PURPOSE Risk-stratified therapy, which modifies treatment on the basis of clinical and biologic features, has improved 5-year overall survival of childhood acute lymphoblastic leukemia (ALL) to 90%, but its impact on longterm toxicity remains unknown. METHODS We assessed all-cause and health-related late mortality (including late effects of cancer therapy), subsequent malignant neoplasms (SMNs), chronic health conditions, and neurocognitive outcomes among 6,148 survivors of childhood ALL (median age, 27.9 years; range, 5.9-61.9 years) diagnosed between 1970 and 1999. Therapy combinations and treatment intensity defined 6 groups: 1970s-like (70s), standard- or high-risk 1980s-like (80sSR, 80sHR) and 1990s-like (90sSR, 90sHR), and relapse/transplantation (R/BMT). Cumulative incidence, standardized mortality ratios, and standardized incidence ratios were compared between treatment groups and with the US population. RESULTS Overall, 20-year all-cause late mortality was 6.6% (95% CI, 6.0 to 7.1). Compared with 70s, 90sSR and 90sHR experienced lower health-related late mortality (rate ratio [95% CI]: 90sSR, 0.2 [0.1 to 0.4]; 90sHR, 0.3 [0.1 to 0.7]), comparable to the US population (standardized mortality ratio [95% CI]: 90sSR, 1.3 [0.8 to 2.0]; 90sHR, 1.7 [0.7 to 3.5]). Compared with 70s, 90sSR had a lower rate of SMN (rate ratio [95% CI], 0.3 [0.1 to 0.6]) that was not different from that of the US population (standardized incidence ratio [95% CI], 1.0 [0.6 to 1.6]). The 90sSR group had fewer severe chronic health conditions than the 70s (20-year cumulative incidence [95% CI], 11.0% [9.7% to 12.3%] v 22.5% [19.4% to 25.5%]) and a lower prevalence of impaired memory (prevalence ratio [95% CI], 0.7 [0.6 to 0.9]) and task efficiency (0.5 [0.4 to 0.7]). CONCLUSION Risk-stratified therapy has reduced late morbidity and mortality among contemporary survivors of standard-risk ALL, represented by 90sSR. Health-related late mortality and SMN risks among 5-year survivors of contemporary, standard-risk childhood ALL are comparable to the general population.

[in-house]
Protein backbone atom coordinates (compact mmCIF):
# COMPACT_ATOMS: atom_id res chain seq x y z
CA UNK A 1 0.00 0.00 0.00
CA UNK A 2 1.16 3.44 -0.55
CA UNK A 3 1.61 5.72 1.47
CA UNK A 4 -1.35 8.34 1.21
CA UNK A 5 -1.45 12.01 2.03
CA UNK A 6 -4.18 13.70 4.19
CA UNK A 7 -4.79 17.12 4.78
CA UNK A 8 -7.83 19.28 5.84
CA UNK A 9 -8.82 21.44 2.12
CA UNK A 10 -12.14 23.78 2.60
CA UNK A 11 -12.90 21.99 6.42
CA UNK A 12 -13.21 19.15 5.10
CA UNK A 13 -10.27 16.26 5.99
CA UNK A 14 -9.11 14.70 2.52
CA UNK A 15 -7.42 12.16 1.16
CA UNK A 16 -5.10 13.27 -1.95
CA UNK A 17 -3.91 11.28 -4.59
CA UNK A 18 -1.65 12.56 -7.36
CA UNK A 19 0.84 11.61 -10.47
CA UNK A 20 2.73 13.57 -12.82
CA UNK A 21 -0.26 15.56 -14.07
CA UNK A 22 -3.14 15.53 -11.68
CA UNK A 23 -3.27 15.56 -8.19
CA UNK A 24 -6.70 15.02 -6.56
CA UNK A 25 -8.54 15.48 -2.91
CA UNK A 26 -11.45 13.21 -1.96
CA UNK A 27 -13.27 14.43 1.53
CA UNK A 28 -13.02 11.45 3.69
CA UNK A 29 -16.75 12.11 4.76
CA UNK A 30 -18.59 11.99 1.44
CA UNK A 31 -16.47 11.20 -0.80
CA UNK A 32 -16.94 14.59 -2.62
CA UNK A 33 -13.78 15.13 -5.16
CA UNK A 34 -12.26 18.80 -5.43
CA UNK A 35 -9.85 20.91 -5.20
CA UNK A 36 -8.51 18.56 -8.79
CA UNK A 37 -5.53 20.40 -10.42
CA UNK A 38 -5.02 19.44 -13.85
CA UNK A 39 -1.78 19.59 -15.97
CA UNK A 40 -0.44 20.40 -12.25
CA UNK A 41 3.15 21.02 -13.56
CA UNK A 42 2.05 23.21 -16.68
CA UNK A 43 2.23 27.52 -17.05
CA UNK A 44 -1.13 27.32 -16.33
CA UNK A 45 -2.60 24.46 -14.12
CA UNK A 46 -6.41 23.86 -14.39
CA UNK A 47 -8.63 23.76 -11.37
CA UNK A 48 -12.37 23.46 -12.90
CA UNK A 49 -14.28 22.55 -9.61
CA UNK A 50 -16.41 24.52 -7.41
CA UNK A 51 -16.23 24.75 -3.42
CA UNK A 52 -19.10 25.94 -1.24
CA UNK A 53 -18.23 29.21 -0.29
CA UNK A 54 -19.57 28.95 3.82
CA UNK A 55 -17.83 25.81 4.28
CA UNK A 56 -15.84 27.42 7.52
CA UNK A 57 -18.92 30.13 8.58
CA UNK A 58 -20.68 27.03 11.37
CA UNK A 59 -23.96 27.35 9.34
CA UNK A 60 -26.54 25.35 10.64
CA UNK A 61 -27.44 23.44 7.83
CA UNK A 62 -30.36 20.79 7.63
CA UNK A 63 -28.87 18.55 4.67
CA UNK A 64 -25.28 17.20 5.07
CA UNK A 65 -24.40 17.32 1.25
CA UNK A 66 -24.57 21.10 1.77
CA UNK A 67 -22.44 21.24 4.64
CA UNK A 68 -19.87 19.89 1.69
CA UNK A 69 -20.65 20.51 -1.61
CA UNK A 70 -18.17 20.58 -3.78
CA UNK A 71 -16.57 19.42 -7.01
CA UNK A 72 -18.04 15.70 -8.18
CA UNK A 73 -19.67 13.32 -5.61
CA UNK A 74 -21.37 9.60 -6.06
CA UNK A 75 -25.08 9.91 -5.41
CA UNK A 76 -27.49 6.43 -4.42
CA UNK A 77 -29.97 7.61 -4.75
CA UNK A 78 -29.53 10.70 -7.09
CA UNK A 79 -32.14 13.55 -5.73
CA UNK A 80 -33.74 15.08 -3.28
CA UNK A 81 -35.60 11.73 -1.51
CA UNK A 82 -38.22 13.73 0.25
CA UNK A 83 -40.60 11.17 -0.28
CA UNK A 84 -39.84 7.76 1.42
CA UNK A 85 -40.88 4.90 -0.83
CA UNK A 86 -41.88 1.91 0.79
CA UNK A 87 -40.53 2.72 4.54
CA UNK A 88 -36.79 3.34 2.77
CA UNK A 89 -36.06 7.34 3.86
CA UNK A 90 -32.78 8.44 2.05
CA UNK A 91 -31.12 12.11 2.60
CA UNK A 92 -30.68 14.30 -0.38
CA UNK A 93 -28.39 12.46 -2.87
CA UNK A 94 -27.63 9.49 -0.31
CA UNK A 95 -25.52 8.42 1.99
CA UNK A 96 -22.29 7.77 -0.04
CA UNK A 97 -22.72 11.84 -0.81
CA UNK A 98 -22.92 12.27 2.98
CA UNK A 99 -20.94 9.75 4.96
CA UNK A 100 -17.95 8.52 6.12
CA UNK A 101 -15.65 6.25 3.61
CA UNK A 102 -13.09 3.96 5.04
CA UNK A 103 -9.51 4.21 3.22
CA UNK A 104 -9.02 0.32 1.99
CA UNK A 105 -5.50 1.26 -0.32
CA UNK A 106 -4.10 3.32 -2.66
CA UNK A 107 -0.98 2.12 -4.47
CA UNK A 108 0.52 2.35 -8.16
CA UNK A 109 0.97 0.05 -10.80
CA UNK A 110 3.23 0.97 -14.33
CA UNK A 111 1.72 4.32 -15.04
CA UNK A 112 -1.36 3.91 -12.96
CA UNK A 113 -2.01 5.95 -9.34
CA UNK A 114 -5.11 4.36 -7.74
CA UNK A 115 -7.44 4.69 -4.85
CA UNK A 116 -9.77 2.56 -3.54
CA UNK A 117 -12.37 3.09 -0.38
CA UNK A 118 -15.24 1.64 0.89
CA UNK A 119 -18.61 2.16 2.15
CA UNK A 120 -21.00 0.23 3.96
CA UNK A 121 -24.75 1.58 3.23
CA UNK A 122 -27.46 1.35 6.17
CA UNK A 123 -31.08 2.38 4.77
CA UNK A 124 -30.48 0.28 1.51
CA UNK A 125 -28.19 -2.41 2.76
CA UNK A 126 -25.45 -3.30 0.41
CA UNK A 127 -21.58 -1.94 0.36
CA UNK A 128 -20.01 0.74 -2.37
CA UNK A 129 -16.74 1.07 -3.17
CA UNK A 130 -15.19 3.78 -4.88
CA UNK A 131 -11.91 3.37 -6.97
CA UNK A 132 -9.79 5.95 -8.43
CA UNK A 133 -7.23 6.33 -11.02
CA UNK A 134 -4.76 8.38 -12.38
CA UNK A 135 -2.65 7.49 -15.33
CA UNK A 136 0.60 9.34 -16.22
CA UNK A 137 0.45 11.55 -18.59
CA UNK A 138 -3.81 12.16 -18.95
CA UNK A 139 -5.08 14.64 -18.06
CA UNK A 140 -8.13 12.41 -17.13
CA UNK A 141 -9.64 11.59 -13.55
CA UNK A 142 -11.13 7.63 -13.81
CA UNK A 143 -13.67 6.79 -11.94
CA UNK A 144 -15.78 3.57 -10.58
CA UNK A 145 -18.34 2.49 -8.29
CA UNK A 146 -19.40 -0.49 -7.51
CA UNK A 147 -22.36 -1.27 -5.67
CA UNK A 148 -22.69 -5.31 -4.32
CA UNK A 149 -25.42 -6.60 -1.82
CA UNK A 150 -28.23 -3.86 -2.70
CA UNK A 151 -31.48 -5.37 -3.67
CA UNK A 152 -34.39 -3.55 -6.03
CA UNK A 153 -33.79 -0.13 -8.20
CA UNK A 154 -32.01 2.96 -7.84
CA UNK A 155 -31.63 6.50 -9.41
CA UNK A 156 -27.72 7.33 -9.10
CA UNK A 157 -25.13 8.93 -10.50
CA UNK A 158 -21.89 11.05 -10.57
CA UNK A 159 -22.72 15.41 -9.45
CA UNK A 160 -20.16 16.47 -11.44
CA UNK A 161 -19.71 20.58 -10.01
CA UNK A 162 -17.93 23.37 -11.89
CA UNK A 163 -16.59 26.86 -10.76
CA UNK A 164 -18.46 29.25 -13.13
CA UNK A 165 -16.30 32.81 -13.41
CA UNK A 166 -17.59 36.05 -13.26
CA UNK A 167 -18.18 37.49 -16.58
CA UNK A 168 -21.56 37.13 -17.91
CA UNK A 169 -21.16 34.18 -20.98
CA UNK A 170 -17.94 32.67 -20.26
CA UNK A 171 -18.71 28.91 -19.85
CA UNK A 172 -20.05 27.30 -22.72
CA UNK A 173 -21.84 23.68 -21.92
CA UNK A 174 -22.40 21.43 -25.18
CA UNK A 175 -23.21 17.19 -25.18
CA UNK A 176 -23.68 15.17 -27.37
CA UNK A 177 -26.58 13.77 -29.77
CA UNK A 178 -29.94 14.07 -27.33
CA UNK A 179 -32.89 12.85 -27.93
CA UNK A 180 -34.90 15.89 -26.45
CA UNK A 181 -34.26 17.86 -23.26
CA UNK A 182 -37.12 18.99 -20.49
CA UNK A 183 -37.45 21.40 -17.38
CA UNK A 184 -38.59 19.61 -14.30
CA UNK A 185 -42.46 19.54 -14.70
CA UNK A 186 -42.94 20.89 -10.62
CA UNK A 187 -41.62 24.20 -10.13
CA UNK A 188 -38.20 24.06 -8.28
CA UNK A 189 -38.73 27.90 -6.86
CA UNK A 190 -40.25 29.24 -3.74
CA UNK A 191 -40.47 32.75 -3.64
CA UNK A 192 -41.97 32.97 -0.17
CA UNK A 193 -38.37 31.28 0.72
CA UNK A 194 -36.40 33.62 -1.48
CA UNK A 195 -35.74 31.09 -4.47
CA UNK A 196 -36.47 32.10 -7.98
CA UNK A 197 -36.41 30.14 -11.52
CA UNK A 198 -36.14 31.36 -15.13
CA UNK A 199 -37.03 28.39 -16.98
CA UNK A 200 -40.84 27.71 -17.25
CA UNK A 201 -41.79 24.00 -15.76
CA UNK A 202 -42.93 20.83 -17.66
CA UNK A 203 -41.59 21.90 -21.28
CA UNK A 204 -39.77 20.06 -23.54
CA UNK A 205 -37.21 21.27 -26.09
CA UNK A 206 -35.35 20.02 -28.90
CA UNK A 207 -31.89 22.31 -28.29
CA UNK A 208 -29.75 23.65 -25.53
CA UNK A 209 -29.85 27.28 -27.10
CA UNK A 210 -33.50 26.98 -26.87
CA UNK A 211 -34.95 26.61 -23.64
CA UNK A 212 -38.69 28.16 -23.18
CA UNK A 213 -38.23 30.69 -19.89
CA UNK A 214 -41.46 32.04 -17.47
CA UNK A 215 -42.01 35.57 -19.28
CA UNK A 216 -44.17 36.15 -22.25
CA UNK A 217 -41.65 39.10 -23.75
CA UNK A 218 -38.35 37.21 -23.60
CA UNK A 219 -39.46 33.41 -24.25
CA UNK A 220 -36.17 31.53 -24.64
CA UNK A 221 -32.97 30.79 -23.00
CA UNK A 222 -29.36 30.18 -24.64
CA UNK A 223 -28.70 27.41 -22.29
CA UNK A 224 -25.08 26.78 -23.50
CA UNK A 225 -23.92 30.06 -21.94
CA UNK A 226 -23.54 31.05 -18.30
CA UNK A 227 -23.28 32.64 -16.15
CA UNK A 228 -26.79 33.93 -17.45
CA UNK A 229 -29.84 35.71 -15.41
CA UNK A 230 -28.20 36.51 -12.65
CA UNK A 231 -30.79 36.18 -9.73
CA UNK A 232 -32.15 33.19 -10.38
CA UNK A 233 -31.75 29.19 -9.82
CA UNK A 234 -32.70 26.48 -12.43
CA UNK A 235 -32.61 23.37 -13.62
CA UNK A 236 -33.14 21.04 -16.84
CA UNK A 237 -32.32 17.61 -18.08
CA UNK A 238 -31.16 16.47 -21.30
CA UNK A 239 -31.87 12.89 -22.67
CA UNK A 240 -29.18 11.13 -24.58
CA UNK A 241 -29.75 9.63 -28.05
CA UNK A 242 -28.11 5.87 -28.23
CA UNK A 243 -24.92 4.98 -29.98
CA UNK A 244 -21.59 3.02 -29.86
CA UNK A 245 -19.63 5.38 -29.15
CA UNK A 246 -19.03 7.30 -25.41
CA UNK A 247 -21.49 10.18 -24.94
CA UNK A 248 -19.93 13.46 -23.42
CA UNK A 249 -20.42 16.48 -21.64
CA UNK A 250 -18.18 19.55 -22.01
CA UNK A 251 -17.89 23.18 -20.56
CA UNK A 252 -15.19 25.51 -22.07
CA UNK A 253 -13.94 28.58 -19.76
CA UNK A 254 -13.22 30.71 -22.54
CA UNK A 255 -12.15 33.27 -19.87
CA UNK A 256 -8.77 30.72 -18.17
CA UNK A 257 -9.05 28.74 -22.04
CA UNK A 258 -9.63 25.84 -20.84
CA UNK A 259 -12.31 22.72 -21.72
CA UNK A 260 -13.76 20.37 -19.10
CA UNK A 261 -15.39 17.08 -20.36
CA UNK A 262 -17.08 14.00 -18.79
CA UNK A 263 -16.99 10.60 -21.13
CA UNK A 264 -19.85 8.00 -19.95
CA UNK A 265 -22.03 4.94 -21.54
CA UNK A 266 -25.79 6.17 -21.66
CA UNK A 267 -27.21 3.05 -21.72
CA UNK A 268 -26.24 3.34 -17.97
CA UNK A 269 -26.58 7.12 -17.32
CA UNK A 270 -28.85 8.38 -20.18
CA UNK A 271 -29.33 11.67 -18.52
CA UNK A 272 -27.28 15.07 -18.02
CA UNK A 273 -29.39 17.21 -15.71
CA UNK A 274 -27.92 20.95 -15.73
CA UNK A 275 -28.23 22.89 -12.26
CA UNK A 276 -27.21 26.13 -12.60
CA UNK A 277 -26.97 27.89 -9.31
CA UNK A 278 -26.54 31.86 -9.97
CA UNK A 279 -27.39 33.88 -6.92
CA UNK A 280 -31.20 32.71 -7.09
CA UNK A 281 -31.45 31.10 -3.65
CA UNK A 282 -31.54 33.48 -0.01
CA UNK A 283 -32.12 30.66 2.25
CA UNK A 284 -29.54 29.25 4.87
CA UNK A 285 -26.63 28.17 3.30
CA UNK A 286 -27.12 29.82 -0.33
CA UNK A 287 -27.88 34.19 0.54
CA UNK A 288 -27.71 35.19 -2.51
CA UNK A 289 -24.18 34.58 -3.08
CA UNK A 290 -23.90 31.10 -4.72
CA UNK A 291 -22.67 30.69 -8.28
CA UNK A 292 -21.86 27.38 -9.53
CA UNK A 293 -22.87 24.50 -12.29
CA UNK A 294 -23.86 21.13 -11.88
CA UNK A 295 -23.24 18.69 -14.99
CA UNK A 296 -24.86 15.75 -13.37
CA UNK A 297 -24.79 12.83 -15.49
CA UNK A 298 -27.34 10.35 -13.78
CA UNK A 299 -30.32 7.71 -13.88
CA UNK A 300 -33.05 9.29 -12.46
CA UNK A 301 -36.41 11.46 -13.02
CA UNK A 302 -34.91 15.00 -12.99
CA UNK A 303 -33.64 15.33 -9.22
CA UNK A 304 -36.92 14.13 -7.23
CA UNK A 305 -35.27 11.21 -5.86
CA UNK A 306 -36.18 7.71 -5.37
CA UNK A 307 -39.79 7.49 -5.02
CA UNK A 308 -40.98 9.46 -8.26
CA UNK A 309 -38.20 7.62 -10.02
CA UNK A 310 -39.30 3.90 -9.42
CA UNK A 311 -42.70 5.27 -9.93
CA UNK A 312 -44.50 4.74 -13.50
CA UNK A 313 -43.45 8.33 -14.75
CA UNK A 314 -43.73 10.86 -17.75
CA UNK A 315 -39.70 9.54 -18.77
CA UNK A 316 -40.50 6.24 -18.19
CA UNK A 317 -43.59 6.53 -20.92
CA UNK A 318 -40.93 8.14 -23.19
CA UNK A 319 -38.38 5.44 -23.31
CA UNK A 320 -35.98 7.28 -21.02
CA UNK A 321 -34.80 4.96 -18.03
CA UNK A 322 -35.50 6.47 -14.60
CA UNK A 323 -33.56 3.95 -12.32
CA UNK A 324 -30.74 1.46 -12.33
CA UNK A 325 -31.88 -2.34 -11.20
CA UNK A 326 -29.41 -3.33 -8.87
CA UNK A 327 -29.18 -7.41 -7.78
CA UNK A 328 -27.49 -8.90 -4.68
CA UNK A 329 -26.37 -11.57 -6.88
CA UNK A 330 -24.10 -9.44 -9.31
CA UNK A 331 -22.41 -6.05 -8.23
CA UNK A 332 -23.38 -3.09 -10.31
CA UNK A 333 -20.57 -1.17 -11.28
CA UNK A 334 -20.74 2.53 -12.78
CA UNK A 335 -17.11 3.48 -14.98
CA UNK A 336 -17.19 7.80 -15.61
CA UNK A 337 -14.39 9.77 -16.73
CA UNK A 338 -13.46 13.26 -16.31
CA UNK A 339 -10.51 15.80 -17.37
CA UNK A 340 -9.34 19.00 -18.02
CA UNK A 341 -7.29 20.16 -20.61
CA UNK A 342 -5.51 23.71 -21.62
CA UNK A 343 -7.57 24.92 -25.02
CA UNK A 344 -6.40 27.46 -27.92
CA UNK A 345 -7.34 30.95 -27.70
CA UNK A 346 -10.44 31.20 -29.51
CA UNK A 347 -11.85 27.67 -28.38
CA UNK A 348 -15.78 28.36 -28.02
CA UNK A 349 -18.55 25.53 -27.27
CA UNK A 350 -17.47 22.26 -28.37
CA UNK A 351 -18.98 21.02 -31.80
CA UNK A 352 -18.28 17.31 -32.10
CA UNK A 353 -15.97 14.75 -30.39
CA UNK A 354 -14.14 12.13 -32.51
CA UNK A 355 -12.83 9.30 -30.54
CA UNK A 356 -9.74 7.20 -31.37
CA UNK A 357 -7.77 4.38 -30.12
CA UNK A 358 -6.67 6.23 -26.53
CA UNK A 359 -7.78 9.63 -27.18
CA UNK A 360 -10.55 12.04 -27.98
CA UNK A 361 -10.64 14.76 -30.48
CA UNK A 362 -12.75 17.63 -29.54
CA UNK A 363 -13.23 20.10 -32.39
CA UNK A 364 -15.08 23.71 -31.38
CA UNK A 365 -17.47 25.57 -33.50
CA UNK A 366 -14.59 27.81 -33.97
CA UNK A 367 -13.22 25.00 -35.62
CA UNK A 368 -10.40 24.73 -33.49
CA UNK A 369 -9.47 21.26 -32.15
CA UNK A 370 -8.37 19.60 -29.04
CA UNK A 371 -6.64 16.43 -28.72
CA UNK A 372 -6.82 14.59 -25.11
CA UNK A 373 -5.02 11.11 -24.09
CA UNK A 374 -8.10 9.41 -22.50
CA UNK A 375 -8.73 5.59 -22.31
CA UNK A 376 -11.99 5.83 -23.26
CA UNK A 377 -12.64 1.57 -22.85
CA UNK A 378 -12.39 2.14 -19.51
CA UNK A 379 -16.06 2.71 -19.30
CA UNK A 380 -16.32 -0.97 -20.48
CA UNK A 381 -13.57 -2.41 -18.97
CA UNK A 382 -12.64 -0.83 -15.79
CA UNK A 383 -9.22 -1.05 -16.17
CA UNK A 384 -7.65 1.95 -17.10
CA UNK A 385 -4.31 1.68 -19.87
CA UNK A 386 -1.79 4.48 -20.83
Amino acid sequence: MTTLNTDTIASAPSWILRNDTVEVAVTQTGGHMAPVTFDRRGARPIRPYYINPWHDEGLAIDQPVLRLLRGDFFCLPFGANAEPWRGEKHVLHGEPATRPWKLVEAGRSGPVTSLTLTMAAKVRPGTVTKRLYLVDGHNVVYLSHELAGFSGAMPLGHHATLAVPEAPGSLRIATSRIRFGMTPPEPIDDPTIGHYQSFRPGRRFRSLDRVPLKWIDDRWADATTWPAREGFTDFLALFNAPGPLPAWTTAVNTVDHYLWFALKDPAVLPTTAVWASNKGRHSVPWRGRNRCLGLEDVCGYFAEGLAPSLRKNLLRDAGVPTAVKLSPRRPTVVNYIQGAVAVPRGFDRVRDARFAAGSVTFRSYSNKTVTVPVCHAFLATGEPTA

Bibliographical noteFunding Information:
Supported by the National Cancer Institute Grant No. CA55727 (G.T.A., Principal Investigator). Support to St Jude Children’s Research Hospital
© 2020 by American Society of Clinical Oncology.